The training: The method used here is deep Q network reinforcement learning. In reinforcement learning it learns alone by playing in the beginning randomly and progressively less randomly, as it learns from the scoring that we provide. In this procedure it adjusts its Q values in order to give good results. As we said before it starts to learn playing most of the time randomly. This is specified as exploration parameter. In our case in first round of training is 0.9 and then is becoming 0.5 , 0.3 and finally 0.1. It means that 90%,50%,30% and 10% is playing randomly. In Q learning there are two other parameters the alpha and gamma, which in our case is 0.1 and 0.3. The alpha define the learning rate and the gamma the factor that the next movement affects the current one. In our case we did not give reward to a movement that get closer to the food but it learns from relating the current movement to the next ones that it gets reward later. The rewards are -1 if it looses, 1000 if it eat the food. Initially I used this reward policy. But it get confused when the snake has to go to the food and a tail is it's way. In order to not loose in this case a reward of -100 is given if it goes to the food and hit it's tail. In all other cases it is zero. In training we print statistics to get the progress of training. As opposite to supervised learning the loss is not provides us useful info (except to adjust number of epochs). The program create the model and then train it using the four phases specified. It provides 4 files that it is saved. In our case the files is snake1.keras , snake2.keras , snake3.keras , snake4.keras . The last one has the best trained model. In our case it runs the four phases in 2.5 hours. I use for python development the WSL Ubuntu.
Testing the models: In snakeplay.py we can evaluate a model. After specifying the size, we can load a model and see each movement as it plays with test_model or play with eval_model a batch of 10-100 games for example and see the statistics. In case that compatibility problems exists when loading models downloaded you can recreate them using the training code. One interesting experiment is to load models 1,2,3 to compare the results vs the final 4 one.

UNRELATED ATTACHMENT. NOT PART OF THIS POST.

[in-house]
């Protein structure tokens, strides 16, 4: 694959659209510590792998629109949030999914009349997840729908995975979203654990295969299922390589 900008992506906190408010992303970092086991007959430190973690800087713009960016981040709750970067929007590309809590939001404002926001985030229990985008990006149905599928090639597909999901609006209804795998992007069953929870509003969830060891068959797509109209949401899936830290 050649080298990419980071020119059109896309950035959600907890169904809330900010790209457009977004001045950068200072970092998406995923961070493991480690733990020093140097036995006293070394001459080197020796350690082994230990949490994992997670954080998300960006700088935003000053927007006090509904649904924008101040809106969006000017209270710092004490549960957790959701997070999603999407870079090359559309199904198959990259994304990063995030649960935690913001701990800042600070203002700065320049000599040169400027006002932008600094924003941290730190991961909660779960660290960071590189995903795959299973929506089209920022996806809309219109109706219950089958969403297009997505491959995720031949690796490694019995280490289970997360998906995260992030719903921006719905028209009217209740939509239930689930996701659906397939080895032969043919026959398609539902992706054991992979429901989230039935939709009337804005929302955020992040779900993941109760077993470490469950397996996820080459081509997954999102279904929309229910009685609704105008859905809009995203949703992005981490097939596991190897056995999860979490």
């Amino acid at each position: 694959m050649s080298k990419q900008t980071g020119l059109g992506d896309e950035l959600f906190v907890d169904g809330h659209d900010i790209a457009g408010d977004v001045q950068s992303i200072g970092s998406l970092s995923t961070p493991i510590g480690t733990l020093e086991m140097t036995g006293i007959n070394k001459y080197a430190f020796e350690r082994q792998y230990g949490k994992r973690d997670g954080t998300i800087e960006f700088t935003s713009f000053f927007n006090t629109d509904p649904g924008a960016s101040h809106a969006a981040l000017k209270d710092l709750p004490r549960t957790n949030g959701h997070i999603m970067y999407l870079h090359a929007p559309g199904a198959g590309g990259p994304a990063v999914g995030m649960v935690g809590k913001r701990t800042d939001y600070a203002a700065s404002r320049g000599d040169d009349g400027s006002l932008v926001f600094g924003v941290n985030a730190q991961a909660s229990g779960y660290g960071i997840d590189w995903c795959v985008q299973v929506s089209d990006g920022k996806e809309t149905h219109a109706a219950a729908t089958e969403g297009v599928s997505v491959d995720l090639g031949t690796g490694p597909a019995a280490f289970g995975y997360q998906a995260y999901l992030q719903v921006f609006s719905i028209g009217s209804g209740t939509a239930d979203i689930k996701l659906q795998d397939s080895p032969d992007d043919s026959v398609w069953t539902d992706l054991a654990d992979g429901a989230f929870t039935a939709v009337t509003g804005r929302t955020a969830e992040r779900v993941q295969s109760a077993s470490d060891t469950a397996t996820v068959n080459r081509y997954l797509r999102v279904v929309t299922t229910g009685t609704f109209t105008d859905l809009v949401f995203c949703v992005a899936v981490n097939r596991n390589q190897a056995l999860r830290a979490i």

Export the model: In order to play the game in the microcontroller we have to export the model in a suitable way that Arduino library can read it. We use the snakeexport.py that is a modified version of the code provided by the author of the MicroFlow Arduino library. Two major modifications are made : In loop of weights and biases the np.array(weights) is replaced by weighs alone. The second change is that the produced file has text ready to be inserted directly in Arduino IDE. After running the code a weights_and_biases.txt is produced.
Microcontroller hardware: In order to run the Arduino code we choose the STM32 board also called and blue pill. 328 based solutions does not have enough memory to load the model. A MAX7219 8*8 Led grid board and an analog joystick used. A 3.3 to 5V adapter board also used as MAX7219 is a 5V and STM32 is a 3.3V one. Please note that 5V so called input of joystick is wired to 3.3V!!! Input voltage 5V can be entered via USB or directly. Please take care not in any case give more voltage than 5V!!! In the video I initially take 3.3V from a separate source but as draw current is low internal source can be used.
Arduino software: This is the snakestm32.ino software. The switch at B0 defines if movements are from the user or the AI algorithm. When grounded AI is playing. This can be changed at any time permitting switching between AI and human inside the game. A queue implementation exists as C++ does not have. The model is loaded and called in order to give the proper movement. The user has to press the button of the joystick to start the game. The practically variable time of time passing before pressing the joystick button is used to set the random seed. The MicroFlow library has been modified and for MicroFlow.h and MicroFlow.cpp SOFTMAX support has added. Except MicroFlow a MAX7219 library is used. The SPI used is software as hardware seems not supported in STM32.